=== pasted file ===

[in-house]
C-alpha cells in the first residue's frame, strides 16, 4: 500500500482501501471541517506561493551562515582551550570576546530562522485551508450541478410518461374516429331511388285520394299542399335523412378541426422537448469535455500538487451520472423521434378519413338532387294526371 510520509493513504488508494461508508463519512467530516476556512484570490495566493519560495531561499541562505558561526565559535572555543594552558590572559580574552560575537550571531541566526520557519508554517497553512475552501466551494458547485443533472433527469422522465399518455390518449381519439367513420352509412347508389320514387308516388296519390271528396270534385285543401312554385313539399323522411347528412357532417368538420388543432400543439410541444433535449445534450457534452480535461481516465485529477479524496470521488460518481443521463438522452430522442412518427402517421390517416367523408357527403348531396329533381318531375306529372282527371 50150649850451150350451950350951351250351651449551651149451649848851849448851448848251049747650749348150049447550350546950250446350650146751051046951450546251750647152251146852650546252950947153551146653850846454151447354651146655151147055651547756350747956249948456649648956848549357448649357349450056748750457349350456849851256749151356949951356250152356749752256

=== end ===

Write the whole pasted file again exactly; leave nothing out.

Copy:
[in-house]
C-alpha cells in the first residue's frame, strides 16, 4: 500500500482501501471541517506561493551562515582551550570576546530562522485551508450541478410518461374516429331511388285520394299542399335523412378541426422537448469535455500538487451520472423521434378519413338532387294526371 510520509493513504488508494461508508463519512467530516476556512484570490495566493519560495531561499541562505558561526565559535572555543594552558590572559580574552560575537550571531541566526520557519508554517497553512475552501466551494458547485443533472433527469422522465399518455390518449381519439367513420352509412347508389320514387308516388296519390271528396270534385285543401312554385313539399323522411347528412357532417368538420388543432400543439410541444433535449445534450457534452480535461481516465485529477479524496470521488460518481443521463438522452430522442412518427402517421390517416367523408357527403348531396329533381318531375306529372282527371 50150649850451150350451950350951351250351651449551651149451649848851849448851448848251049747650749348150049447550350546950250446350650146751051046951450546251750647152251146852650546252950947153551146653850846454151447354651146655151147055651547756350747956249948456649648956848549357448649357349450056748750457349350456849851256749151356949951356250152356749752256